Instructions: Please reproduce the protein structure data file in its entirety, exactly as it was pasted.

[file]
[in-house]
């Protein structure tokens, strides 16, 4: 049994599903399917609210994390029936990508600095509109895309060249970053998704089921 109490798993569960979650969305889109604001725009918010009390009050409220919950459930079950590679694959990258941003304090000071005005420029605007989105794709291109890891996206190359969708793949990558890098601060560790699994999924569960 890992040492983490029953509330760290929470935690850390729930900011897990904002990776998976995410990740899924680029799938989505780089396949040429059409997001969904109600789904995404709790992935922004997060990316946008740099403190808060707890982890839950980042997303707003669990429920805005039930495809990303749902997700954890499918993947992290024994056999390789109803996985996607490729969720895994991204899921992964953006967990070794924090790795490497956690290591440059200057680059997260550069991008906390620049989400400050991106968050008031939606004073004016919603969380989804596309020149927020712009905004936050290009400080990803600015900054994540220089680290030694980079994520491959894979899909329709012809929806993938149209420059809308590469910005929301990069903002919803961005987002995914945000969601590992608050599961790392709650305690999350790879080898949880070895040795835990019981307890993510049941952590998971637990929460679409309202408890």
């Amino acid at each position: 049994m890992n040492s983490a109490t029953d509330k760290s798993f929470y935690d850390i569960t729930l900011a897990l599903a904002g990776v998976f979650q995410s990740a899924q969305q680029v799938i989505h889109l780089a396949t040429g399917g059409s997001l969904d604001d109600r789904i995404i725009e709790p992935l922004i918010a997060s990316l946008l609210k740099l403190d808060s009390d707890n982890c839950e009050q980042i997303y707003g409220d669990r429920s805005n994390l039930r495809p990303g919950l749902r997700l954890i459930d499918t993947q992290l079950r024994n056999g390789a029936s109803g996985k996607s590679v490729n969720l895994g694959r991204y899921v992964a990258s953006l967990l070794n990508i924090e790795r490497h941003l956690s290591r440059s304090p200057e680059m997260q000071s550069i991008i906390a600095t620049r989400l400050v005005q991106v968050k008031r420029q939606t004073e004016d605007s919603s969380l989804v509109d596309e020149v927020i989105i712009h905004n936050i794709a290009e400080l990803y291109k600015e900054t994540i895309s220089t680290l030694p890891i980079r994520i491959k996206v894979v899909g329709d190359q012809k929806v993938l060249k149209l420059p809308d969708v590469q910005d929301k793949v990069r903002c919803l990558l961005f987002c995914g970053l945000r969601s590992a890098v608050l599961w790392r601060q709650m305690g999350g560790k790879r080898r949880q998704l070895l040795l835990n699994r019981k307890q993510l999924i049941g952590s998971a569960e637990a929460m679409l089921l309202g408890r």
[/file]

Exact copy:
[in-house]
């Protein structure tokens, strides 16, 4: 049994599903399917609210994390029936990508600095509109895309060249970053998704089921 109490798993569960979650969305889109604001725009918010009390009050409220919950459930079950590679694959990258941003304090000071005005420029605007989105794709291109890891996206190359969708793949990558890098601060560790699994999924569960 890992040492983490029953509330760290929470935690850390729930900011897990904002990776998976995410990740899924680029799938989505780089396949040429059409997001969904109600789904995404709790992935922004997060990316946008740099403190808060707890982890839950980042997303707003669990429920805005039930495809990303749902997700954890499918993947992290024994056999390789109803996985996607490729969720895994991204899921992964953006967990070794924090790795490497956690290591440059200057680059997260550069991008906390620049989400400050991106968050008031939606004073004016919603969380989804596309020149927020712009905004936050290009400080990803600015900054994540220089680290030694980079994520491959894979899909329709012809929806993938149209420059809308590469910005929301990069903002919803961005987002995914945000969601590992608050599961790392709650305690999350790879080898949880070895040795835990019981307890993510049941952590998971637990929460679409309202408890």
């Amino acid at each position: 049994m890992n040492s983490a109490t029953d509330k760290s798993f929470y935690d850390i569960t729930l900011a897990l599903a904002g990776v998976f979650q995410s990740a899924q969305q680029v799938i989505h889109l780089a396949t040429g399917g059409s997001l969904d604001d109600r789904i995404i725009e709790p992935l922004i918010a997060s990316l946008l609210k740099l403190d808060s009390d707890n982890c839950e009050q980042i997303y707003g409220d669990r429920s805005n994390l039930r495809p990303g919950l749902r997700l954890i459930d499918t993947q992290l079950r024994n056999g390789a029936s109803g996985k996607s590679v490729n969720l895994g694959r991204y899921v992964a990258s953006l967990l070794n990508i924090e790795r490497h941003l956690s290591r440059s304090p200057e680059m997260q000071s550069i991008i906390a600095t620049r989400l400050v005005q991106v968050k008031r420029q939606t004073e004016d605007s919603s969380l989804v509109d596309e020149v927020i989105i712009h905004n936050i794709a290009e400080l990803y291109k600015e900054t994540i895309s220089t680290l030694p890891i980079r994520i491959k996206v894979v899909g329709d190359q012809k929806v993938l060249k149209l420059p809308d969708v590469q910005d929301k793949v990069r903002c919803l990558l961005f987002c995914g970053l945000r969601s590992a890098v608050l599961w790392r601060q709650m305690g999350g560790k790879r080898r949880q998704l070895l040795l835990n699994r019981k307890q993510l999924i049941g952590s998971a569960e637990a929460m679409l089921l309202g408890r």